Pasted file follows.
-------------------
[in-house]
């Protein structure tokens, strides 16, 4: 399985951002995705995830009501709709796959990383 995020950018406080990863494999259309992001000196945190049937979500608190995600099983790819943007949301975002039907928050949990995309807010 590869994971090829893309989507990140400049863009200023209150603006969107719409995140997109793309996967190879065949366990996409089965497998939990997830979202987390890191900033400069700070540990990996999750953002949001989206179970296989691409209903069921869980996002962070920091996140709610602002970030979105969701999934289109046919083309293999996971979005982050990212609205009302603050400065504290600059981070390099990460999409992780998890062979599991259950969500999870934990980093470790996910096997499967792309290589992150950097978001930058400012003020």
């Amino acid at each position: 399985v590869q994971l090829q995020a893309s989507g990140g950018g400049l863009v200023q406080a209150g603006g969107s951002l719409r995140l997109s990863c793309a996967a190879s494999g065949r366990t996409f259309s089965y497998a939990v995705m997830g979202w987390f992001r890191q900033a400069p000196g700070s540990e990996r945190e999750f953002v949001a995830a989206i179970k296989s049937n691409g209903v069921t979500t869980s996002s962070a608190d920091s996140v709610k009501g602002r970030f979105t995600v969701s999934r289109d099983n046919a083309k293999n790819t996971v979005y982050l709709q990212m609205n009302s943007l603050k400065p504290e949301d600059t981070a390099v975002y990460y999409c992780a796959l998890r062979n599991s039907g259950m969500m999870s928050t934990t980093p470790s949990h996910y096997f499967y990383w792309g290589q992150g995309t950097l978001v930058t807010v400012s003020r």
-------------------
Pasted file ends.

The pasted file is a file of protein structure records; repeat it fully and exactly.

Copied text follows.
[in-house]
């Protein structure tokens, strides 16, 4: 399985951002995705995830009501709709796959990383 995020950018406080990863494999259309992001000196945190049937979500608190995600099983790819943007949301975002039907928050949990995309807010 590869994971090829893309989507990140400049863009200023209150603006969107719409995140997109793309996967190879065949366990996409089965497998939990997830979202987390890191900033400069700070540990990996999750953002949001989206179970296989691409209903069921869980996002962070920091996140709610602002970030979105969701999934289109046919083309293999996971979005982050990212609205009302603050400065504290600059981070390099990460999409992780998890062979599991259950969500999870934990980093470790996910096997499967792309290589992150950097978001930058400012003020």
């Amino acid at each position: 399985v590869q994971l090829q995020a893309s989507g990140g950018g400049l863009v200023q406080a209150g603006g969107s951002l719409r995140l997109s990863c793309a996967a190879s494999g065949r366990t996409f259309s089965y497998a939990v995705m997830g979202w987390f992001r890191q900033a400069p000196g700070s540990e990996r945190e999750f953002v949001a995830a989206i179970k296989s049937n691409g209903v069921t979500t869980s996002s962070a608190d920091s996140v709610k009501g602002r970030f979105t995600v969701s999934r289109d099983n046919a083309k293999n790819t996971v979005y982050l709709q990212m609205n009302s943007l603050k400065p504290e949301d600059t981070a390099v975002y990460y999409c992780a796959l998890r062979n599991s039907g259950m969500m999870s928050t934990t980093p470790s949990h996910y096997f499967y990383w792309g290589q992150g995309t950097l978001v930058t807010v400012s003020r």